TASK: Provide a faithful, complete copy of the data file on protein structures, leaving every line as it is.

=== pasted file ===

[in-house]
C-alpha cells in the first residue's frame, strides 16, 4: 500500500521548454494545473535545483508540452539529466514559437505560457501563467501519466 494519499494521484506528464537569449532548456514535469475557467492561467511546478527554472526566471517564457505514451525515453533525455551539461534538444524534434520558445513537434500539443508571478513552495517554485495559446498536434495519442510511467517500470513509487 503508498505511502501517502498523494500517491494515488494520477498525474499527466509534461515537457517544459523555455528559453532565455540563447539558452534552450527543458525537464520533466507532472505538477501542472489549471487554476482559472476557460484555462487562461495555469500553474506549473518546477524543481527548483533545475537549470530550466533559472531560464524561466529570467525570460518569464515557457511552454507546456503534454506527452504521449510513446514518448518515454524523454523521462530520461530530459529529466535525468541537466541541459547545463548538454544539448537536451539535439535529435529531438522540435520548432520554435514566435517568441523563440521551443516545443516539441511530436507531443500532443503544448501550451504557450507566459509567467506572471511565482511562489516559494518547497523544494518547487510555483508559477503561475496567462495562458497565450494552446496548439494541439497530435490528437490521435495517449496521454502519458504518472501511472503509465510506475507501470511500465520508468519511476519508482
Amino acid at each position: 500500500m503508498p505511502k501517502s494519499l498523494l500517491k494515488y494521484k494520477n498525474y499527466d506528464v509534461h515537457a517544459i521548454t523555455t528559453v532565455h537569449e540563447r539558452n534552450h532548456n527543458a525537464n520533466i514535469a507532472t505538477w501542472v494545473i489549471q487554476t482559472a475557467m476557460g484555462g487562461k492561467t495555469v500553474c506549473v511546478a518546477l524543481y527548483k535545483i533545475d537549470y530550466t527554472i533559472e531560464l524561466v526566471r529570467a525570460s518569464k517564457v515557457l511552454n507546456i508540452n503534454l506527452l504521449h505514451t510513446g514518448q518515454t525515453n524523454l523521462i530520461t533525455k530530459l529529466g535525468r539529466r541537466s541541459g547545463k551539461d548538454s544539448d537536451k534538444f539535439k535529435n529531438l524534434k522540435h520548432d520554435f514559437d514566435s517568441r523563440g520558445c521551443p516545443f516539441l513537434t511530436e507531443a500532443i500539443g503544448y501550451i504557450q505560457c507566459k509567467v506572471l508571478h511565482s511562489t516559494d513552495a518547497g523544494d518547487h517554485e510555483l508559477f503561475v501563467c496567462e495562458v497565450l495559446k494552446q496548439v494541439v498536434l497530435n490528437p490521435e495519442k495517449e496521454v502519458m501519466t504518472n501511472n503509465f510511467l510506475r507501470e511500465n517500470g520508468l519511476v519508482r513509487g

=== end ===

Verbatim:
[in-house]
C-alpha cells in the first residue's frame, strides 16, 4: 500500500521548454494545473535545483508540452539529466514559437505560457501563467501519466 494519499494521484506528464537569449532548456514535469475557467492561467511546478527554472526566471517564457505514451525515453533525455551539461534538444524534434520558445513537434500539443508571478513552495517554485495559446498536434495519442510511467517500470513509487 503508498505511502501517502498523494500517491494515488494520477498525474499527466509534461515537457517544459523555455528559453532565455540563447539558452534552450527543458525537464520533466507532472505538477501542472489549471487554476482559472476557460484555462487562461495555469500553474506549473518546477524543481527548483533545475537549470530550466533559472531560464524561466529570467525570460518569464515557457511552454507546456503534454506527452504521449510513446514518448518515454524523454523521462530520461530530459529529466535525468541537466541541459547545463548538454544539448537536451539535439535529435529531438522540435520548432520554435514566435517568441523563440521551443516545443516539441511530436507531443500532443503544448501550451504557450507566459509567467506572471511565482511562489516559494518547497523544494518547487510555483508559477503561475496567462495562458497565450494552446496548439494541439497530435490528437490521435495517449496521454502519458504518472501511472503509465510506475507501470511500465520508468519511476519508482
Amino acid at each position: 500500500m503508498p505511502k501517502s494519499l498523494l500517491k494515488y494521484k494520477n498525474y499527466d506528464v509534461h515537457a517544459i521548454t523555455t528559453v532565455h537569449e540563447r539558452n534552450h532548456n527543458a525537464n520533466i514535469a507532472t505538477w501542472v494545473i489549471q487554476t482559472a475557467m476557460g484555462g487562461k492561467t495555469v500553474c506549473v511546478a518546477l524543481y527548483k535545483i533545475d537549470y530550466t527554472i533559472e531560464l524561466v526566471r529570467a525570460s518569464k517564457v515557457l511552454n507546456i508540452n503534454l506527452l504521449h505514451t510513446g514518448q518515454t525515453n524523454l523521462i530520461t533525455k530530459l529529466g535525468r539529466r541537466s541541459g547545463k551539461d548538454s544539448d537536451k534538444f539535439k535529435n529531438l524534434k522540435h520548432d520554435f514559437d514566435s517568441r523563440g520558445c521551443p516545443f516539441l513537434t511530436e507531443a500532443i500539443g503544448y501550451i504557450q505560457c507566459k509567467v506572471l508571478h511565482s511562489t516559494d513552495a518547497g523544494d518547487h517554485e510555483l508559477f503561475v501563467c496567462e495562458v497565450l495559446k494552446q496548439v494541439v498536434l497530435n490528437p490521435e495519442k495517449e496521454v502519458m501519466t504518472n501511472n503509465f510511467l510506475r507501470e511500465n517500470g520508468l519511476v519508482r513509487g